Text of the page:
– Streamlined Orders: Place an order with your lab manager with 2 clicks. Be notified via email when an order is accepted and when the product is delivered.
There are a lot of other features like requesting nearby labs for reagents and reviewing product testimonials before buying something that I believe make Quartzy very user friendly. We also have similar modules for managing shared protocols and facilities (shared calendar, email reminders for booking on facilities, resource discovery at your and neighboring institutions and more).
Please let me know if you have any questions. Thanks
Adam Regelmann, MD/PhD
I have found that in the academic settings I have worked in , there is reluctance to adopt a full-blown LIMS with its perceived complexity. Instead, I have used my own minimalist system for tracking my samples. It requires nothing but a postscript interpreter, a printer, and a (physical) file folder. http://gcbenison.wordpress.com/2011/06/12/how-i-name-my-samples/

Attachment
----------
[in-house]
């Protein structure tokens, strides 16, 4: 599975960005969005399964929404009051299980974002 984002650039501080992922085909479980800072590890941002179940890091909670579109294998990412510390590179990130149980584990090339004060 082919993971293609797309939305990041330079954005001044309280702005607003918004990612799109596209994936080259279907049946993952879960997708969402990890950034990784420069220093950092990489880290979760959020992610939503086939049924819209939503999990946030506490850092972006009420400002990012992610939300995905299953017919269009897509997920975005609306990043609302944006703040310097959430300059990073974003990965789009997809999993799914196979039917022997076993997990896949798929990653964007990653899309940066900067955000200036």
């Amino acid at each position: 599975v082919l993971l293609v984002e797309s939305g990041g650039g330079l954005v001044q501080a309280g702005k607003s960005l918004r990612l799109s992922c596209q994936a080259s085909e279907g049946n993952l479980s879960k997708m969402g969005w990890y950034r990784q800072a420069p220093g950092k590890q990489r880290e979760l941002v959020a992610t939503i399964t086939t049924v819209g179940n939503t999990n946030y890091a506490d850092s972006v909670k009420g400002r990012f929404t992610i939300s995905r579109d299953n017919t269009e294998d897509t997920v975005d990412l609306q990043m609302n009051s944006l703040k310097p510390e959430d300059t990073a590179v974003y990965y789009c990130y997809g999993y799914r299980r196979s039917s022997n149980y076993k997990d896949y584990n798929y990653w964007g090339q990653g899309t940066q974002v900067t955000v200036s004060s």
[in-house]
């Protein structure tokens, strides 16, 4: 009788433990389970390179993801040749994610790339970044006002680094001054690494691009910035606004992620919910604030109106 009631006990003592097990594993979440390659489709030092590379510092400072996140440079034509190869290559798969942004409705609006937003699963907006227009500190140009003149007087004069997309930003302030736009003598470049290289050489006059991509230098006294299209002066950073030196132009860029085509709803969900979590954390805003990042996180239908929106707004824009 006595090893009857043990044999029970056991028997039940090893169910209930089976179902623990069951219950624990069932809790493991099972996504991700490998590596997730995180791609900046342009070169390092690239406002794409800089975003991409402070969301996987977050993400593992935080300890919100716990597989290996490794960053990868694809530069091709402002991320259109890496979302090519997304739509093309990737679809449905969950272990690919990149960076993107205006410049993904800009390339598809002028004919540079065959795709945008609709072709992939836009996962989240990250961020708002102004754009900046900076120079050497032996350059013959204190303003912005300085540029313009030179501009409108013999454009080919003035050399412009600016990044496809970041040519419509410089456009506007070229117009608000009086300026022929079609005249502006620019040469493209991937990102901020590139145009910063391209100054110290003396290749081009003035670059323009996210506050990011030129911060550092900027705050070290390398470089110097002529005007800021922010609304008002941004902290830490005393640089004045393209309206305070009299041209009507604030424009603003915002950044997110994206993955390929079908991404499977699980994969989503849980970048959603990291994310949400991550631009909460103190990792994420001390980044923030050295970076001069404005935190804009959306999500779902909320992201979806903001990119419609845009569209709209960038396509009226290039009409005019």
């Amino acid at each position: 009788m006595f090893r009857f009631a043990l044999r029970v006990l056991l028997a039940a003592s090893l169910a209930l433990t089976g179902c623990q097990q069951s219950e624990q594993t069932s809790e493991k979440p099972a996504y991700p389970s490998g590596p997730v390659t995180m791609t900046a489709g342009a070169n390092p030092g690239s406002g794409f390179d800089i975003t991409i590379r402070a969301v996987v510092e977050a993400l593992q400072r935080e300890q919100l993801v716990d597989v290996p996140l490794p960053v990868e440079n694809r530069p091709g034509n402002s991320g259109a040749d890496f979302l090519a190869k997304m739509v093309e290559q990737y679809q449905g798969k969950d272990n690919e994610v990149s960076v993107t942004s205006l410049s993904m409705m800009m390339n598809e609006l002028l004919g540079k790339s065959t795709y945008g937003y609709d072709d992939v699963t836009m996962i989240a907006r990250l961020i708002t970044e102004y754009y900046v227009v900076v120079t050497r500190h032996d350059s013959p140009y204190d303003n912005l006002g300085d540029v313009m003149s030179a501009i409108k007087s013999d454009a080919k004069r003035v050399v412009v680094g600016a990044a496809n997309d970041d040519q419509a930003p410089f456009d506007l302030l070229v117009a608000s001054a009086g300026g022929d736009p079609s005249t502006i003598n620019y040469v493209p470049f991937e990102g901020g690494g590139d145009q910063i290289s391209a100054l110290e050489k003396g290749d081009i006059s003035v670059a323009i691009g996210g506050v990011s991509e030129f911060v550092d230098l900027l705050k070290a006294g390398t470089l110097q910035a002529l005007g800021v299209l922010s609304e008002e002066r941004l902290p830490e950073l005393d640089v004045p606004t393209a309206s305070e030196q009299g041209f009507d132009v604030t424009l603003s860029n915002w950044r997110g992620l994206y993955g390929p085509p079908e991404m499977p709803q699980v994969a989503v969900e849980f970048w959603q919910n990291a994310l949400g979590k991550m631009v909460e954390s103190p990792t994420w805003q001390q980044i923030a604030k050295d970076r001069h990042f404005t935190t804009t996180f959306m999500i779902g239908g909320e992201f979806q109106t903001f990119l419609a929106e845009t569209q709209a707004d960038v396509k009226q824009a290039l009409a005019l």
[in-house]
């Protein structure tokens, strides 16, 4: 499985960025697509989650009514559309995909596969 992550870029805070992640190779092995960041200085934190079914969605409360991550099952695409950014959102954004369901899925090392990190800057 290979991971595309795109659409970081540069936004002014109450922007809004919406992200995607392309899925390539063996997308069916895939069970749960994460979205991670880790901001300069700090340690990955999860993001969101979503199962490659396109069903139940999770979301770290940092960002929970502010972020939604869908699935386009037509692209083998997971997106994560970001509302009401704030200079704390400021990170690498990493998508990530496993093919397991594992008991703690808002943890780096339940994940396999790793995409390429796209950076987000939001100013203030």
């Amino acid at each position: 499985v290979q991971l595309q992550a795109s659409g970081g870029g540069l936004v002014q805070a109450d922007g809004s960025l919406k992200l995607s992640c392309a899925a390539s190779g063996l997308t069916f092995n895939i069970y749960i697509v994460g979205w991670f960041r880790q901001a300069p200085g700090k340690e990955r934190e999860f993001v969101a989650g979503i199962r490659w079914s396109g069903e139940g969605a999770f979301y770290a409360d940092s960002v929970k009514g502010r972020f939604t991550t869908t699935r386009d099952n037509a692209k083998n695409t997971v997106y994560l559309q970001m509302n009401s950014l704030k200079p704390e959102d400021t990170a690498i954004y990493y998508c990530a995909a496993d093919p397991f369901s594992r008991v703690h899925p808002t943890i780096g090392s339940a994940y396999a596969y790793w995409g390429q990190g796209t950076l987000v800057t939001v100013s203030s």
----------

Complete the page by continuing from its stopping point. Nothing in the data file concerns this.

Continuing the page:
Another concern about LIMS is, what happens if the company stops supporting the system? We started using LabLife but, since they’ve been picked up by Biodata, we have to migrate what we’ve got already. As much as we may hate MS Office at times, it’s not’s really going anywhere.
BioData has acquired LabLife, indeed, but we will help all LabLife users migrate their accounts to Labguru with all their LabLife account data moved directly into Labguru. This option will be available very soon. Labguru will then contain all your research information from the LabLife account, and you will be able to continue working with Labguru instead of LabLife, and update it with more research data. For information about Labguru visit our website: http://www.labguru.com/, watch a product tour: http://www.labguru.com/tour, read comments about Labguru from our users: http://www.labguru.com/company/testimonials, and please – don’t hesitate to contact us with any request or question: firstname.lastname@example.org.
All the best,
Don’t get me wrong, Maya: it sounds like a nice idea – until it comes to the part of convincing a PI to shell out $12 per month per user. In some (many?) labs, that’s just not going to happen.